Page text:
Report: Mark Sanchez will likely have season-ending surgery on a torn labrum

sanchez, kelly, hernandez

According to ESPN’s Chris Mortensen,  Jets quarterback Mark Sanchez will likely undergo season-ending shoulder surgery to repair a torn labrum.

Sanchez plans on taking some time to decide if he wants to have surgery or rehab his shoulder.

The problem is that rehab may not work and he could end up needing surgery.

Sanchez claims he doesn’t need surgery.

  • Daniel Stillmunks

    Today = September 12, 2013:
    End of winter / beginning of spring training–
    I said, QUOTE
    “TIM TEBOW throws the ball like a man with a TORN ROTATOR CUFF.”

    People made fun of me–they called me words like “DOCTOR”. These people are just spiteful Tebow haters.

    Now, this season is upon us and after that ONE sack and vicious hit 3 weeks ago, JETS QB, Mark “Sackchez” Sanchez is diagnosed with a LABRAL TEAR in right shoulder!!

    Just from what I heard in spring training, “Tebow CANNOT throw… …. ….Tebow’s passes ‘FLUTTER’ and are ‘OFF TARGET”…..those are ALL symptoms of a torn rotator.!! ”

    And Tebow knows if he can’t MAKE the pass he won’t ATTEMPT the pass.

    NOW, you Tebow-haters and folks who just write him off as Tim
    “TE-BLOWS”, etc., you WILL be surprised when Tim gets that left (throwing) shoulder MRI and is diagnosed as needing rotator cuff surgery via a minimally invasive surgery–Laparoscopic surgery.

    Laparoscopic surgery, (also called arthroscopic surgery) the minimally invasive surgical procedure in which an examination and sometimes treatment of damage of the interior of a joint is performed using an arthroscope, a type of endoscope that is inserted into the joint through a small incision. Arthroscopic procedures can be performed either to evaluate or to treat many orthopaedic conditions including torn floating cartilage, torn surface cartilage, ACL reconstruction, and trimming damaged cartilage.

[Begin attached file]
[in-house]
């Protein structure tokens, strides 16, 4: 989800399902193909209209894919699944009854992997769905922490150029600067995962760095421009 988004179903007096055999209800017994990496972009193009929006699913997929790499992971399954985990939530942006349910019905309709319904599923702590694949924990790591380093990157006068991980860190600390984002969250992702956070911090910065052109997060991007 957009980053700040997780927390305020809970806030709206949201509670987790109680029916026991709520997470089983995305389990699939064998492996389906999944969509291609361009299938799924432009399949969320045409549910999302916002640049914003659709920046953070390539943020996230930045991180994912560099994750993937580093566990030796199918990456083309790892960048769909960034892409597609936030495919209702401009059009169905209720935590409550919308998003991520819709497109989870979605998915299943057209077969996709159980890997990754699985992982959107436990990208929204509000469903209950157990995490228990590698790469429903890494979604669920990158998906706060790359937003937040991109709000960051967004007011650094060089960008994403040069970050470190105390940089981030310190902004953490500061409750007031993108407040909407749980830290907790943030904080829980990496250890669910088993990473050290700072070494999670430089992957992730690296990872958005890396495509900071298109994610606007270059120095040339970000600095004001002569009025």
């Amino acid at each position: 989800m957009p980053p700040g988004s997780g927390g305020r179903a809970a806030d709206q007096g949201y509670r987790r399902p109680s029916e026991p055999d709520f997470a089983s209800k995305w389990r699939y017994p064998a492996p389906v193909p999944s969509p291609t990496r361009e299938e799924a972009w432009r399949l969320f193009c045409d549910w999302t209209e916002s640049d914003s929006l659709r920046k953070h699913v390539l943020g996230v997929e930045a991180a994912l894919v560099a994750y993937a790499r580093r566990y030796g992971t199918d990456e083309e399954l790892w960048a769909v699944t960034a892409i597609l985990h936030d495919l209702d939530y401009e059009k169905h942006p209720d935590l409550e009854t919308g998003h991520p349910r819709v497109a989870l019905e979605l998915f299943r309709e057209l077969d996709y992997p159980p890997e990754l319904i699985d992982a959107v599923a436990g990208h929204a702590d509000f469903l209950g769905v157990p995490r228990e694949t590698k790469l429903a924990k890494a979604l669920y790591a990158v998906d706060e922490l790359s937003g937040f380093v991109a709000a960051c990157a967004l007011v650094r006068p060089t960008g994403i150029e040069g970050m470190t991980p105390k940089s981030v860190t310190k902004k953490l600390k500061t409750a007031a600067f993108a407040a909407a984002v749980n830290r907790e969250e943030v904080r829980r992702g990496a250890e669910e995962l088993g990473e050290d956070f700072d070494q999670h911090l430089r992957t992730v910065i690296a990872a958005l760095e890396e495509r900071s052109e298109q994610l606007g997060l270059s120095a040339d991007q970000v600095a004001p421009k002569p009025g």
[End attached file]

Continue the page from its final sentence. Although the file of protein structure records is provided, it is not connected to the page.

Shoulder arthroscopic
    Arthroscopy is commonly used for treatment of various diseases of the shoulder including subacromial impingement, acromioclavicular osteoarthritis, ROTATOR CUFF TEARS, frozen shoulder (adhesive capsulitis), chronic tendonitis and partial tears of the long biceps tendon, SLAP lesions and shoulder instability. The most common indications include subacromial decompression, bankarts lesion repair and rotator cuff repair. All these procedures were done by opening the joint through big incisions before the advent of arthroscopy.

    Were some of you able to comprehend a few of these ascertations?